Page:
Maternal and neonatal health
UNICEF works in public health facilities and with local communities to strengthen maternal and neonatal health services and encourage women to seek medical treatment.
Improving health facilities
UNICEF supports improvements to antenatal, emergency obstetric, postnatal and neonatal care services in 191 public health facilities. These improvements include:
Training to sensitize hospital staff to women’s needs and concerns (including the issue of domestic violence) ensures that the rights and dignity of female patients are respected.
The number of hospitals providing comprehensive birthing facilities is steadily rising, with 84 per cent of UNICEF-supported centres fully-equipped to provide comprehensive obstetric care.
UNICEF-supported health workers educate the community about the danger signs of pregnancy and the importance of seeking help from skilled medical professionals during obstetric emergencies. The number of women giving birth in the care of a skilled health worker increased from 13 per cent in 2004 to 18 per cent in 2007. Though promising, this figure is not sufficient to significantly reduce neonatal and maternal death.
Linking with hospitals
Community health workers encourage women to utilize local health services, by linking them with their local health facility. Women learn that health facilities not only provide emergency treatment, but also continued care and information about best practices for mother and baby health and nutrition.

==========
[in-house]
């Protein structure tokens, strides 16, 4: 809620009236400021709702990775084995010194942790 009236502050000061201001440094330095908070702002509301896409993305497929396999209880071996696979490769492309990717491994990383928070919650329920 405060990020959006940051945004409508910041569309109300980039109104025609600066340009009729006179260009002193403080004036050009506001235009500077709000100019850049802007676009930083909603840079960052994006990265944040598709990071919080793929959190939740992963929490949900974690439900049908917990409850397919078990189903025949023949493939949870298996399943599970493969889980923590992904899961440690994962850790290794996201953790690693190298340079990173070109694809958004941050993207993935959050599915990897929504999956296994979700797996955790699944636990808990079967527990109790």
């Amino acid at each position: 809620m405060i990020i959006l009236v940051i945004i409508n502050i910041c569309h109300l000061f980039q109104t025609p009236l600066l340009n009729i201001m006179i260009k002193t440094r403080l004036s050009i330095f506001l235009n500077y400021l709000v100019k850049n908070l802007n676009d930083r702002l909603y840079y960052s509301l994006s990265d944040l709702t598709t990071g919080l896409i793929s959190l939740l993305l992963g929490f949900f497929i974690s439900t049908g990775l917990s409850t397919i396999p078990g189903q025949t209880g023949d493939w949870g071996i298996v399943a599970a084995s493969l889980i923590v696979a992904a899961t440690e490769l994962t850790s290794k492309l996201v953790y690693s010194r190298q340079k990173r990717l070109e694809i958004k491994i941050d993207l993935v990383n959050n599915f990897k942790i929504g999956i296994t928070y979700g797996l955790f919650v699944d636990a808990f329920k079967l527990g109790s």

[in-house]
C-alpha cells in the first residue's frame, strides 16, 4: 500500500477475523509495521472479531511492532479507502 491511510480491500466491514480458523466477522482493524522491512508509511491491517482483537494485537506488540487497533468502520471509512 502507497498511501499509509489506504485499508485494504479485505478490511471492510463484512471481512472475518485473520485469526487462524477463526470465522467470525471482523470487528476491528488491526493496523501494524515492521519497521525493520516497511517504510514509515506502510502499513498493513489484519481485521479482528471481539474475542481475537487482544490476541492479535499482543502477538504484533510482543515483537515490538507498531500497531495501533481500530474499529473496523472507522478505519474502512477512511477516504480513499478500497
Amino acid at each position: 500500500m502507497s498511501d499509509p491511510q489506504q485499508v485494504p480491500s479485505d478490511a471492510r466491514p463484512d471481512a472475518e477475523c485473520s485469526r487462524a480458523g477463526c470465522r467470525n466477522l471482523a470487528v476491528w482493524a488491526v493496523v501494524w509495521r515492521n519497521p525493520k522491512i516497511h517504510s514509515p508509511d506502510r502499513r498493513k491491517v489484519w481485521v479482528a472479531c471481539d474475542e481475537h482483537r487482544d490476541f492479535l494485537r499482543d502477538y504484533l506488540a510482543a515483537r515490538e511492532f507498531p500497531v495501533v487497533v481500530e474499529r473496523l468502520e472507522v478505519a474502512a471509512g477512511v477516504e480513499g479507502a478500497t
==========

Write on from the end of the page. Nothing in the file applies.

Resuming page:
UNICEF is piloting a community-support system for pregnant and new mothers in six sub-districts. Volunteers from community-support groups visit pregnant women to monitor their status, refer them to the local health facilities and help plan for the birth.
Communities have been quick to adapt to the project. Many of the groups have established funds that local women can draw from to pay for transport to hospital in an obstetric emergency. In other communities, women received money boxes to encourage saving for medical costs and transport. Ensuring emergency transport is one of the most effective interventions in preventing maternal and neonatal death.
Gender and birth
Community support groups also educate the community about a woman’s right to be treated with dignity when seeking treatment, whether this means privacy screens in the labour ward or separate toilets for female patients. Support group volunteers speak to women about their birth experience and the group advocates with the health centre whenever improvements are required.
Recently, UNICEF joined with the World Health Organization (WHO) and the United Nations Population Fund (UNFPA) to support the Government of Bangladesh in a joint initiative to accelerate improvements to maternal and neonatal survival rates in four districts.